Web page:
The MV Canawaima ferry plying the Moleson Creek, Guyana to Nickerie, Suriname route will be docked for a nine-day period while it undergoes immediate restoration of both its engines.Canawaima Ferry Services Terminal Manager Deyne HarryThis is according to Canawaima Ferry Services Terminal Manager Deyne Harry, who spoke of some of the projects scheduled for 2018 under this agency. The nine-day docking period commences on January 6, 2018, and will conclude on January 14, 2018.Harry also added that while the vessel would be docked, there would be no other alternatives for the crossing from Guyana to Suriname. Persons using the ferry, especially vehicle owners and motor vehicle operators, will be affected by the suspension of service.Harry noted that “the MV Canawaima continues to experience extensive mechanical challenges that prompted the use of a tug to assist in the propulsion of a vessel”. This, he added, has resulted in delayed arrival and departure times for the ferry.Presently, the ferry has one scheduled crossing daily. There is also another scheduled docking for the month of April 2018. Details pertaining to this will be provided in a timely manner to the public.
The High Court trial of Edward “Pretty Boy” Skeete and Nabadingi “Dangles” Gobin continued before Justice Navindra Singh on Tuesday.Emergency physician, Dr Esaun Reid testified to the injuries he witnessed when Ryan Clementson was rushed to the Accident & Emergencies Section of the Georgetown Public Hospital. Skeete, a mason of Lot 309 Independence Boulevard, Georgetown, and Gobin, a taxi driver from 1049 Aubrey Barker Street, South Ruimveldt, had denied murdering 25-year-old Clementson of Mocha Arcadia, East Bank Demerara, between July 14 and 24, 2015 at Tucville, Georgetown.Dr Reid told the court on Tuesday that when the patient arrived, he was wet and without a shirt, with a gunshot injury to the right thigh which was actively bleeding. The expert witness told the jury that the injury was a few millimetres in diameter.Defence Attorney Nigel Hughes, in his cross-examination, sought to establish doubt as to what object actually caused Clementson’s injuries as he could not recall seeing an exit wound or warhead. Under re-examination by Lead Prosecutor Narissa Leander, the doctor explained that not all gunshot injuries have exit wounds.After some back-and-forth exchanges between the defence and prosecution, Dr Reid completed his testimony and a voir dire (trial within a trial) commenced and continued into the afternoon session.The men on trial are accused of opening fire on Clementson and his friend Ayodele Solomon on July 14, 2015 near the Turning Point Snackette in Tucville. Clementson succumbed almost two weeks later from cardiac arrest following surgery.Skeete and Gobin are represented by Attorneys Hughes and Mark Waldron while State Counsels Leander, Tiffini Lyken and Abigail Gibbs are presenting the State’s case.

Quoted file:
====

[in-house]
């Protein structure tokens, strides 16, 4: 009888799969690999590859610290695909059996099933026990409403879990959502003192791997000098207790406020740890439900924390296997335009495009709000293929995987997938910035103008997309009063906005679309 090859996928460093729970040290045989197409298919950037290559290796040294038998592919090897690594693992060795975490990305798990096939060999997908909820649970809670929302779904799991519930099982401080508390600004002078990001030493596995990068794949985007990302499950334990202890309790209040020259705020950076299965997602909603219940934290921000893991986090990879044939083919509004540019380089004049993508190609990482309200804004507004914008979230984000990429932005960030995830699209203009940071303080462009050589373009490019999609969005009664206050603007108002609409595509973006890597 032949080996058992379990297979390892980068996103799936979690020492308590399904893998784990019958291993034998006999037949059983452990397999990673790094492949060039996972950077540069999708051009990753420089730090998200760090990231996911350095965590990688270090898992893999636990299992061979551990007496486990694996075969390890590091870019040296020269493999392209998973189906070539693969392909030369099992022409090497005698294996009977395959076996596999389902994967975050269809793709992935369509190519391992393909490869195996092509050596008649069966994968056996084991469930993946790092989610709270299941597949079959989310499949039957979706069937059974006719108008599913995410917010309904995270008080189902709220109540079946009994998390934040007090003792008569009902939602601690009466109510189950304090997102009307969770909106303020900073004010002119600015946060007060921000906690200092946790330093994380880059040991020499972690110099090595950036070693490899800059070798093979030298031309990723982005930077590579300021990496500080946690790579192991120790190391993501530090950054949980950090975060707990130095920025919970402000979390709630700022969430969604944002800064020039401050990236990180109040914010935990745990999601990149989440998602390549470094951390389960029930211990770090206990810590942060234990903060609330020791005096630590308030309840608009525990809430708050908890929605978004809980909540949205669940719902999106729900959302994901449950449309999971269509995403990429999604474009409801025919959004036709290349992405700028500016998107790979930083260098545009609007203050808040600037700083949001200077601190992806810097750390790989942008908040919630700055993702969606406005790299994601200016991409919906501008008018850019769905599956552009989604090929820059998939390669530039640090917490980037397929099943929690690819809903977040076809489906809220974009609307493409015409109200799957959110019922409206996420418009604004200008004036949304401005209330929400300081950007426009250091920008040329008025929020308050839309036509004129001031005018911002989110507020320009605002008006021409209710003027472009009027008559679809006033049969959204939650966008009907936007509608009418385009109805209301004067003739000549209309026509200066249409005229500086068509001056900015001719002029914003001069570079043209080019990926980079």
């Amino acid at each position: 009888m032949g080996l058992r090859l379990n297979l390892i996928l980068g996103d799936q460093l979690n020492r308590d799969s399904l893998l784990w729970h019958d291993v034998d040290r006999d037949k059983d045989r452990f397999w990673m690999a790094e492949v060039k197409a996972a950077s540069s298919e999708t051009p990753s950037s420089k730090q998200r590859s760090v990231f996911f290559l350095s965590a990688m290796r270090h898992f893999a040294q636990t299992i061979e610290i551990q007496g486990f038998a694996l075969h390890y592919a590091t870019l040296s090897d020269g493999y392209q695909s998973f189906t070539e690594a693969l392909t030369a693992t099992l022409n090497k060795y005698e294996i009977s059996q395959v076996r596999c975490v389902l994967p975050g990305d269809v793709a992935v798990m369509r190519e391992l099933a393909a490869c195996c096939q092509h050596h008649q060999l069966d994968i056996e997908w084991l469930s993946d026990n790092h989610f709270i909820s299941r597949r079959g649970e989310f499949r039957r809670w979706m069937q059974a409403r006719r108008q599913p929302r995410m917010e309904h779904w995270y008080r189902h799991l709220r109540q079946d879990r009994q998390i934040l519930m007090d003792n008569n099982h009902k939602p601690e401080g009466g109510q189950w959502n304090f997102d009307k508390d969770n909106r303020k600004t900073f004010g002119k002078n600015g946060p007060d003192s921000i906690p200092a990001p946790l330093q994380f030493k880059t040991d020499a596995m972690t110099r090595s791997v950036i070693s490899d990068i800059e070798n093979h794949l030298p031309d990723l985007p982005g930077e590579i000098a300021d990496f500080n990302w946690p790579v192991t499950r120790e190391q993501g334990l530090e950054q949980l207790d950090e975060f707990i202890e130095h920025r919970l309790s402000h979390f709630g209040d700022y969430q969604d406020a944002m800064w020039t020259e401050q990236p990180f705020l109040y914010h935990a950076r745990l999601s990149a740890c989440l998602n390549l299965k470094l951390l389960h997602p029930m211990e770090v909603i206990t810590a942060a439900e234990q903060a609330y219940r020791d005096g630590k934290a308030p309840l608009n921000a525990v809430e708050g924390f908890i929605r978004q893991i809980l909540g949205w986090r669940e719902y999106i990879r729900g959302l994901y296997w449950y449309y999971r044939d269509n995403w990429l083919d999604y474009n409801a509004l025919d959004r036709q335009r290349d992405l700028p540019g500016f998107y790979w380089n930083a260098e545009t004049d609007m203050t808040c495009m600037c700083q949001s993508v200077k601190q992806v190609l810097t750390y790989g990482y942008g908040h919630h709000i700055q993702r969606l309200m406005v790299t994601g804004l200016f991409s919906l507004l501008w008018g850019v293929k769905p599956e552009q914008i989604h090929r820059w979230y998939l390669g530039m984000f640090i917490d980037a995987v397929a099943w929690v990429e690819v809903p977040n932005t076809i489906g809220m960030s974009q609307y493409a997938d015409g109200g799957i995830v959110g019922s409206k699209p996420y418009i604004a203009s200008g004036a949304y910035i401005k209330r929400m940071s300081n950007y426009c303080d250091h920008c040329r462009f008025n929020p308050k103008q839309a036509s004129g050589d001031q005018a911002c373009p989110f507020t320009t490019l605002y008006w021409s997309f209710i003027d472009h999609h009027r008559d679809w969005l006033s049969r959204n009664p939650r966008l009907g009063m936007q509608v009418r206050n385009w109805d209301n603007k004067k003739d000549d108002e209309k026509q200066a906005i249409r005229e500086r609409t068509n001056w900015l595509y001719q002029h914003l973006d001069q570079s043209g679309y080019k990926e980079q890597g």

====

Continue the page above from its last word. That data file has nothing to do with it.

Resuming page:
Justice Fidela Corbin-Lincoln has given the Attorney General’s Chambers two weeks to locate some $54 million in missing diamonds, which vanished from Police hands sometime after a 1994 robbery investigation.Former Police Commissioner Floyd McDonaldAt a hearing before this High Court Judge on Monday, lawyers for the AG’s Chambers claimed being unable to contact several Police officers connected to the probe. This revelation comes in the wake of retired Police Commissioner Floyd McDonald breaking his silence by denying that he had handled the missing diamonds.The case has garnered increased attention following the AG publishing notices in the press calling for several Police ranks to make contact with his chambers. Some of those called for are now elderly men.The matter stems from a civil suit that businessman Ronald Khan brought against the State in 2011, seeking to recoup his uncut diamonds that went missing.In court documents seen by this publication, the Statement of Claim contends that Khan’s Ewang Creek Mining Camp in Region Eight was robbed of the diamonds in 1994. However, the precious merchandise was recovered by Guyana Police Force ranks and taken to the Mahdia Police Station, where it was inspected and the quantity was verified. The stones where then transported to Police in “E” and “F” Division.Attorney General Basil WilliamsThe suit also indicated that Khan was disallowed from having the property returned to him, which he says was his “at all material times.”“The plaintiff was informed that the said diamonds were required as exhibits in the criminal trial of the persons charged with the armed robbery of the plaintiff’s camp. Despite the passage of several years, the Guyana Police Force was unable to conclude the prosecution of the alleged defendants, as some have [sic] escaped and others (have) subsequently died,” an excerpt of the writ highlighted.According to court documents, Khan even wrote the late Police Commissioner Henry Greene in 2010, requesting the return of his diamonds. The businessman said that while his letter was acknowledged, he failed to have his property returned.As the matter continued at the High Court on Monday, Justice Corbin-Lincoln told both sides that the case will not be dragging on, and she gave Joan Edghill-Stuart of the Attorney General’s Chambers until May 22 to update the court on the status of the criminal case involving the 1994 robbery, and to locate the missing diamonds.Edghill-Stuart has, however, stressed that the AG has been unable to contact various parties involved in the case. She even noted that their names have been published in official notices in the daily newspapers. Earlier in the day’s proceedings, this attorney had told the court that she is not in receipt of information pertaining to the status of the criminal matter or the diamonds.This revelation prompted the Judge to query the merit of ascertaining this information. In response, Kezia Williams, a lawyer who appeared in the place of Khan’s attorney, Nigel Hughes, told Justice Corbin-Lincoln that the plaintiff is willing to settle once the State returns his diamonds. Nevertheless, he is seeking in excess of $100,000 in damages, interests and court costs.In the notices published in the daily newspapers, former Police Commissioner Floyd McDonald, who served as Crime Chief in 1994, was named, but on Sunday he responded to an article in the State newspaper, denying he had ever received, seen, examined, or sent to examine, any diamonds in relation to Ronald Khan.McDonald, who retired in 2004, was also quoted as saying that he was not in the Force when the diamonds supposedly went missing. Also, that the Criminal Investigations Department (CID) headquarters did not keep exhibits. His disclosure contradicts claims that diamonds were handed over to him after inspection by a diamond dealer.Aside from McDonald, those whom the AG asked to make urgent contact are: Harley Davidson, Deputy Crime Chief; Eon Sandy, who had been stationed at the Supreme Criminal Court’s Police Outpost; and Alwyn Wilson, who was stationed at then ‘E’ and ‘F’ Division headquarters at Eve Leary.Notices were also sent out for Terrence Semple, who was last stationed at Mahdia Police Station; Courtney Ramsey and Desmond Leitch, both last stationed at the CID; Constable Fraser (Reg Number: 10881), and ex-Detective Sergeant Carl Wilson (Reg Number: 7797).